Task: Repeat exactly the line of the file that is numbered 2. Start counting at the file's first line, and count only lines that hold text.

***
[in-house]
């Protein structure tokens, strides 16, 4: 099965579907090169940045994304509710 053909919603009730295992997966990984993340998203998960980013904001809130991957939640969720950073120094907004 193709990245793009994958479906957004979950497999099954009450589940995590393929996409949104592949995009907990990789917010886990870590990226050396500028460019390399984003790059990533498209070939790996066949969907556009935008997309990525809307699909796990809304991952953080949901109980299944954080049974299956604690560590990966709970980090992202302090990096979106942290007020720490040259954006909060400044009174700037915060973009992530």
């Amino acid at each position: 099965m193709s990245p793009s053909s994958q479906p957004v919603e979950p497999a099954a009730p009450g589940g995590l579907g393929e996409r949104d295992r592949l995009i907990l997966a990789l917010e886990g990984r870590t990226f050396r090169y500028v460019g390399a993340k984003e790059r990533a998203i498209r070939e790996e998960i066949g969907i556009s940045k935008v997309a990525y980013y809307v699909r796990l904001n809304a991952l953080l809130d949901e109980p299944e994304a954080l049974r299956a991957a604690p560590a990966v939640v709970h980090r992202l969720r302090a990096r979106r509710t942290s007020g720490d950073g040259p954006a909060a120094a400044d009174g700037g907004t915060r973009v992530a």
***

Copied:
């Protein structure tokens, strides 16, 4: 099965579907090169940045994304509710 053909919603009730295992997966990984993340998203998960980013904001809130991957939640969720950073120094907004 193709990245793009994958479906957004979950497999099954009450589940995590393929996409949104592949995009907990990789917010886990870590990226050396500028460019390399984003790059990533498209070939790996066949969907556009935008997309990525809307699909796990809304991952953080949901109980299944954080049974299956604690560590990966709970980090992202302090990096979106942290007020720490040259954006909060400044009174700037915060973009992530």